Angola has been going through a prolonged drought due to three failed consecutive agriculture seasons in Cunene, Huíla, and Namibe provinces. As a result of the poor rain patterns, farmers have recorded a 40 % crop loss; greatly impacting negatively on household food security, income, and livelihoods.
The drought in Angola falls under one of the most under-reported or forgotten humanitarian crises (CARE– breaking the silence, 2023).In Angola, this is the worst drought in 40 years, and it has been characterized by hunger and rising food prices affecting an estimated 3.8 million people resulting in 114,000 children under the age of five acutely malnourished (UNICEF: HAC 2023 report). The drought is caused by irregular or lack of rains for farming communities as farmers have not harvested sufficient food due to the poor rains over several past seasons. Many have lost their seed stock, and livestock (oxen) that were used for plowing their field have also died.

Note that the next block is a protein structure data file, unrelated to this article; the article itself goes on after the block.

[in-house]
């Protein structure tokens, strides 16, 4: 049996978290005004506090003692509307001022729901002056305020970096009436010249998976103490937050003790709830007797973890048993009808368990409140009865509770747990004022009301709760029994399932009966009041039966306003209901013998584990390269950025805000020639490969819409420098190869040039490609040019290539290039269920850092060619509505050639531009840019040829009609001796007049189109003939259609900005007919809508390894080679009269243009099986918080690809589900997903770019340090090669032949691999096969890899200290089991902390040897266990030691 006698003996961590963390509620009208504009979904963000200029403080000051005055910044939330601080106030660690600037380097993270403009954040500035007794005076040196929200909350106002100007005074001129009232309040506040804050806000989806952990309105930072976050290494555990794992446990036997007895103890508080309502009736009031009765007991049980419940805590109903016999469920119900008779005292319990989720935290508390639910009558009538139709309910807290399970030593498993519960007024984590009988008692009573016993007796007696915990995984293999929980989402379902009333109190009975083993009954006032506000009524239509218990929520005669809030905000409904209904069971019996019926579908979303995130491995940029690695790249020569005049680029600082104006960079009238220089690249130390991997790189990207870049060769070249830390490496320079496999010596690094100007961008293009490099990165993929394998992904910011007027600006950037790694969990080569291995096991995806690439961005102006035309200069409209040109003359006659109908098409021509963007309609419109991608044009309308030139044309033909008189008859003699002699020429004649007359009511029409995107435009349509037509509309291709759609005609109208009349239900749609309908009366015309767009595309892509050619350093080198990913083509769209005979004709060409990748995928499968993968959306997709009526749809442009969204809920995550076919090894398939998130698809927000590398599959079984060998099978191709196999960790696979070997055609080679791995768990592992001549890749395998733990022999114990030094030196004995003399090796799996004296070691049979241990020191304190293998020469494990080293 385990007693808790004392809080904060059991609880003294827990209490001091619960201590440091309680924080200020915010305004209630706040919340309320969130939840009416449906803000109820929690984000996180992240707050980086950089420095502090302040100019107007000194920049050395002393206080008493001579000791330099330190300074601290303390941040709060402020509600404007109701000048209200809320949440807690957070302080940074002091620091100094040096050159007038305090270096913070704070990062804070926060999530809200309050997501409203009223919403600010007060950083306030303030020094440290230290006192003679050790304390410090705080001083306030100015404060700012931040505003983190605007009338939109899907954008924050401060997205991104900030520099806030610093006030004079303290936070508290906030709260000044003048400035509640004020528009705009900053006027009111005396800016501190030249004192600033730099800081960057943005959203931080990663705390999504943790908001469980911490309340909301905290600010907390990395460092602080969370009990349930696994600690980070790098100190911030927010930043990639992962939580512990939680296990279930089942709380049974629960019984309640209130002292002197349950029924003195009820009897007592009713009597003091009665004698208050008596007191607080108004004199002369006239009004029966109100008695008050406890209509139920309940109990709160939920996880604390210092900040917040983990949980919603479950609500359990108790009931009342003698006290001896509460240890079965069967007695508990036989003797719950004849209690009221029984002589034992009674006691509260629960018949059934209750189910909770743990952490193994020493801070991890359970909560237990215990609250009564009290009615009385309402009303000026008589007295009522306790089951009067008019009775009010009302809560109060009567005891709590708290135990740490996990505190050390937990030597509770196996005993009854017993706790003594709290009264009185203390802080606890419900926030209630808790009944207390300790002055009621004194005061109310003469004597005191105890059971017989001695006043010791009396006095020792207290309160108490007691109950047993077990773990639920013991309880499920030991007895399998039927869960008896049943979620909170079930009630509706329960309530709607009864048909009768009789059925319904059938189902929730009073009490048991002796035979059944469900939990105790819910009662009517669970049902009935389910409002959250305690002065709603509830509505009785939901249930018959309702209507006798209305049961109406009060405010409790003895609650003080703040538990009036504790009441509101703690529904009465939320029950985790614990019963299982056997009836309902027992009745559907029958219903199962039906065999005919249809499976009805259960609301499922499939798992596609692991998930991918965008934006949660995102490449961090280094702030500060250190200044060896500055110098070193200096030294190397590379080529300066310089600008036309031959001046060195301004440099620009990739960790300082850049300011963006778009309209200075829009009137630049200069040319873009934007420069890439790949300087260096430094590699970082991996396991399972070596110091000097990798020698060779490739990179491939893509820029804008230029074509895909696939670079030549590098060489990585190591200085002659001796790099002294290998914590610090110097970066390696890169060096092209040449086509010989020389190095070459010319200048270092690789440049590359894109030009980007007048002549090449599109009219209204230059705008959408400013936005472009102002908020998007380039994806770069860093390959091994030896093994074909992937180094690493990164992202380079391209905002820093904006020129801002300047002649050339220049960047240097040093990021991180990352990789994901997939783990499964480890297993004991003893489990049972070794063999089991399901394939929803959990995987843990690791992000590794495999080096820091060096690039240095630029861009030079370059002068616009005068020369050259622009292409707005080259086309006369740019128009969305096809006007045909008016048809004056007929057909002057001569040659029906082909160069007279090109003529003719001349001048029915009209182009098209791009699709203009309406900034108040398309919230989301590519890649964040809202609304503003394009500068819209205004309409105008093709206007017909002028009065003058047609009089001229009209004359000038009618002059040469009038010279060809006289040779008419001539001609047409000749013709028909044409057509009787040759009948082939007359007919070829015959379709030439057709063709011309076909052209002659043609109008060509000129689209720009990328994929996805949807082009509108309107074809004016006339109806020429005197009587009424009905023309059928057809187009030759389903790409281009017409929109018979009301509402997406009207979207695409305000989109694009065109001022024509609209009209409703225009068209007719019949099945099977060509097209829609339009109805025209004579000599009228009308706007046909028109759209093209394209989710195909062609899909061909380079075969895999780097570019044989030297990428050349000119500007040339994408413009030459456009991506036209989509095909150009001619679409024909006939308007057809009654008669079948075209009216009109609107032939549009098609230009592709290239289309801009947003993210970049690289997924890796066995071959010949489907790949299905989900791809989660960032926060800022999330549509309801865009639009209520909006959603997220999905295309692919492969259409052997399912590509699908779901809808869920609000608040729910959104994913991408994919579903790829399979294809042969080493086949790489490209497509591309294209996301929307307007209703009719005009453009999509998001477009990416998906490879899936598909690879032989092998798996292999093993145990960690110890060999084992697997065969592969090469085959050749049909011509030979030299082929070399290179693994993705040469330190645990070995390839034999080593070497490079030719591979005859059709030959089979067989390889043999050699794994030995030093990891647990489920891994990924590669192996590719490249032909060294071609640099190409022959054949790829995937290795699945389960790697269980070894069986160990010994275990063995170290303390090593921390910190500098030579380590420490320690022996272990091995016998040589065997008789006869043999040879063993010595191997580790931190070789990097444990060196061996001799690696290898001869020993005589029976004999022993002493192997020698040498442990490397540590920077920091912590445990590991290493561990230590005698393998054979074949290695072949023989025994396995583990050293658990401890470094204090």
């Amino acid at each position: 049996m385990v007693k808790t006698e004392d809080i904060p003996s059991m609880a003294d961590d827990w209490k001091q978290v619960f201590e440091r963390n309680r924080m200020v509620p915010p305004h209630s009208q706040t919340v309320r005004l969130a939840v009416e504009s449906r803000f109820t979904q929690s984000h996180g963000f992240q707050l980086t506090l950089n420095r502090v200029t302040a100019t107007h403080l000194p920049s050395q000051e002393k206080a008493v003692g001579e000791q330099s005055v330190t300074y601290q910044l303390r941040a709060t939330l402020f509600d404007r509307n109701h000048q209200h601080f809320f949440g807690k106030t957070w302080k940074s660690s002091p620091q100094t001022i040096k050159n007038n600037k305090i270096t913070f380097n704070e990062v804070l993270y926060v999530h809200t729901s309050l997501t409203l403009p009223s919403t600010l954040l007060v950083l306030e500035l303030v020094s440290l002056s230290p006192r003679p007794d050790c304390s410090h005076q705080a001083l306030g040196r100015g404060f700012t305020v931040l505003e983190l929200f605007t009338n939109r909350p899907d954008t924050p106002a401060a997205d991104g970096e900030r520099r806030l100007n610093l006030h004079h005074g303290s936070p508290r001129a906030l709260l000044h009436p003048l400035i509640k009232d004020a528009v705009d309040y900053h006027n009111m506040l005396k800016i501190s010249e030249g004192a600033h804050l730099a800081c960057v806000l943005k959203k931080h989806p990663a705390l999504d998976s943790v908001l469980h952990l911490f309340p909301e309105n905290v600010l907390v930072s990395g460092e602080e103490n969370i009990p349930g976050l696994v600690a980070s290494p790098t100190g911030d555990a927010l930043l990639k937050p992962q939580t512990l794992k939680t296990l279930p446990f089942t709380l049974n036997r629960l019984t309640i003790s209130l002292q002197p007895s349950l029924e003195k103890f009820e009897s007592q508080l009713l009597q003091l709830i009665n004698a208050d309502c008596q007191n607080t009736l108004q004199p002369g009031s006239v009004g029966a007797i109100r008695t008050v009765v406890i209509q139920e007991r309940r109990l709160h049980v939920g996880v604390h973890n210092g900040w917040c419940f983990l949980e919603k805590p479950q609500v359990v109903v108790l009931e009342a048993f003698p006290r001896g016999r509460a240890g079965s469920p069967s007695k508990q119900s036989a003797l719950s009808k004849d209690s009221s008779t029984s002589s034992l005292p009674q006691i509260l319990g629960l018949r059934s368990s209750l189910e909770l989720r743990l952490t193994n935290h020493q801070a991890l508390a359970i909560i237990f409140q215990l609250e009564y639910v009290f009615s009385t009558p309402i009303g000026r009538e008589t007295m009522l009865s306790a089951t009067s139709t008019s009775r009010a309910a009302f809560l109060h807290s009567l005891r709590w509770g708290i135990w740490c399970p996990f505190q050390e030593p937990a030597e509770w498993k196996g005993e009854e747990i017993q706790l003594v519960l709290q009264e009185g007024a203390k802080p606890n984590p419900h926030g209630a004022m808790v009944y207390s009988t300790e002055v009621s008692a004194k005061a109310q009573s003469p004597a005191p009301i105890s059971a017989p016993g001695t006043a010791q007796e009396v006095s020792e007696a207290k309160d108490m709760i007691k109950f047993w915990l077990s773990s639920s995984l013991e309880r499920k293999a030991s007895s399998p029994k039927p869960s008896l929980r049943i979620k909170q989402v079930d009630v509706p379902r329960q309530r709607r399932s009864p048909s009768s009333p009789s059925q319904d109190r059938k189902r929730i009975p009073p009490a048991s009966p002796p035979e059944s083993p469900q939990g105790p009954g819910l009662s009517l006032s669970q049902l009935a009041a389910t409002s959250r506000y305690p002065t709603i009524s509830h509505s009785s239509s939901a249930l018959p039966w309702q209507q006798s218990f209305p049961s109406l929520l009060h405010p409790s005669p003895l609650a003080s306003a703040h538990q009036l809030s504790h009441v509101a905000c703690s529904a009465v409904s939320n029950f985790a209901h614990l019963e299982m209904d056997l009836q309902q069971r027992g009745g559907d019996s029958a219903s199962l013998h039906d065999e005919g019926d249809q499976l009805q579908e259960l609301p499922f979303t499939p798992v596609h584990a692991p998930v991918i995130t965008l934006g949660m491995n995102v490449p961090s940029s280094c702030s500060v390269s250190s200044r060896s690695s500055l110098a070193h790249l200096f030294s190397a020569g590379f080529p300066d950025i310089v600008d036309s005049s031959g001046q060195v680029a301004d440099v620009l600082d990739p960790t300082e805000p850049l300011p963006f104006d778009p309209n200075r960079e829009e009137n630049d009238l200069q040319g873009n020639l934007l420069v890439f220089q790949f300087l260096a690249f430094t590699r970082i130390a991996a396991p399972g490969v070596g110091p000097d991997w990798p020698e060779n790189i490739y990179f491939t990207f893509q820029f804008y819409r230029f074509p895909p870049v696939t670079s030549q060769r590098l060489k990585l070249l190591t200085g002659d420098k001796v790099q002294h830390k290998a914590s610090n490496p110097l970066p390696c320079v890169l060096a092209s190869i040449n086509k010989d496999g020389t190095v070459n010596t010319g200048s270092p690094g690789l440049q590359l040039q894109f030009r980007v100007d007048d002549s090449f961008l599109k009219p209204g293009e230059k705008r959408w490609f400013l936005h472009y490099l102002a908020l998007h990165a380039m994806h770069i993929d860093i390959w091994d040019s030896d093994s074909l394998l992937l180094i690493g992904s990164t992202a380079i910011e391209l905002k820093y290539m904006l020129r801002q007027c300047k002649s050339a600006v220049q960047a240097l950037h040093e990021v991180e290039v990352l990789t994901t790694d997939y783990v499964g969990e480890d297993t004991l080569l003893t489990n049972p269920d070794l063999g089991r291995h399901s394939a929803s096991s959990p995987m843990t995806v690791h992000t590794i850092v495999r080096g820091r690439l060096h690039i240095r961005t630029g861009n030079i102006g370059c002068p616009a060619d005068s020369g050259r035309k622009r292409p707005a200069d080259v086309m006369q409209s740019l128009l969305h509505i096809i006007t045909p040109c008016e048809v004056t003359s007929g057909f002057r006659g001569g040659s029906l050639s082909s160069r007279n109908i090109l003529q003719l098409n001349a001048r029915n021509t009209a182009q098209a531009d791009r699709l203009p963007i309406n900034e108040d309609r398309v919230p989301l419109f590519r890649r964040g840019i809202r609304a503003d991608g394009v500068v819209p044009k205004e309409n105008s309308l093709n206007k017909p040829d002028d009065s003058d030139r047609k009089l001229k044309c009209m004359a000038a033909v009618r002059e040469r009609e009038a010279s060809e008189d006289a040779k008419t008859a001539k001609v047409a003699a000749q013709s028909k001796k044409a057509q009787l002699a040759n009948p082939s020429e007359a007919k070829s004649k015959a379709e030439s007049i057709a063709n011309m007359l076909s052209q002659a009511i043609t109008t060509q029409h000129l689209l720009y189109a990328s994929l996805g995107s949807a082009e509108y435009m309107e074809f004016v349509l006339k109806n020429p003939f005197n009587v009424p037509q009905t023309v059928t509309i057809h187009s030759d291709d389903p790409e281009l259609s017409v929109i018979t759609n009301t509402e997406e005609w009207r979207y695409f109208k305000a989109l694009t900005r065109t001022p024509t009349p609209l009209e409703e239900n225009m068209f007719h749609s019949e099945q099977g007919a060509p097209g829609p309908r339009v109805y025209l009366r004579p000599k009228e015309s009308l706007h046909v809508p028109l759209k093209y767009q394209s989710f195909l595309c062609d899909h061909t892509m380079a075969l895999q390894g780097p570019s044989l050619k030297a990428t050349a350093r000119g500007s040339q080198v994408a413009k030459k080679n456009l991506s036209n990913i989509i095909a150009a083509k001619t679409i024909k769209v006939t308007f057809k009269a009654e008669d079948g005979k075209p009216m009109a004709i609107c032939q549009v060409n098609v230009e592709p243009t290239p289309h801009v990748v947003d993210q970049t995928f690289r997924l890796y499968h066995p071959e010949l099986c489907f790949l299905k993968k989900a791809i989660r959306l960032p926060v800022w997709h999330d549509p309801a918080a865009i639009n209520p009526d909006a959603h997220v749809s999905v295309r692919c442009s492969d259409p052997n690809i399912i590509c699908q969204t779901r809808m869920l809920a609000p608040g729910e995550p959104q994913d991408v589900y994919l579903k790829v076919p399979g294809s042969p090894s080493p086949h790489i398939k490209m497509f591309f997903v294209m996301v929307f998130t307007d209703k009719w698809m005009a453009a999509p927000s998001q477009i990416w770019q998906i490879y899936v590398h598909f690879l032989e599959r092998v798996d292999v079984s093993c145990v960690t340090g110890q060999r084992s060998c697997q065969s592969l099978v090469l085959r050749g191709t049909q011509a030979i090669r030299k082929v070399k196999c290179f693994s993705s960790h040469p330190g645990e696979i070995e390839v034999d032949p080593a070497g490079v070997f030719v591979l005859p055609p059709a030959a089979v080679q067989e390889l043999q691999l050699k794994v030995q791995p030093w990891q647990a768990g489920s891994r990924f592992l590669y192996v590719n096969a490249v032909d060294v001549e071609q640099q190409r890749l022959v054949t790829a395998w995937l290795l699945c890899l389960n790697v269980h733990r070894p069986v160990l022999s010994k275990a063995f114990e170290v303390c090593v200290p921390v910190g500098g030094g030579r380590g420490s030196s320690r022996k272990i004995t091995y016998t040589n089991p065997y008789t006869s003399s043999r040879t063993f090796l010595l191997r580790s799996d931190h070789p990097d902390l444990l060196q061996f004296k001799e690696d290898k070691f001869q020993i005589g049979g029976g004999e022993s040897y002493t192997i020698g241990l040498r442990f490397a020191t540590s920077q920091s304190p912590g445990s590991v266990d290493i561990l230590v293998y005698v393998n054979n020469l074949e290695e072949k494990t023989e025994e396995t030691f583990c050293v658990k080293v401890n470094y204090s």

The situation is predicted to be most critical from August to Oct/Nov 2023. During this period, all food reserves will be depleted, the man-made dams (Chimpakas) will be dry, and basic food prices will be at their peak. According to the Global Network Against Food Crisis (GNAFC) report, Angola is among the countries where the food security situation is forecasted to remain critical due to below-average rainfall, and humanitarian assistance until the next harvest is needed to prevent further deterioration.
The national member of ACT Angola Forum the Council of Churches of Angola (Conselho de Igrejas Cristãs em Angola) CICA is planning to respond to the drought crisis through Rapid Response Funds.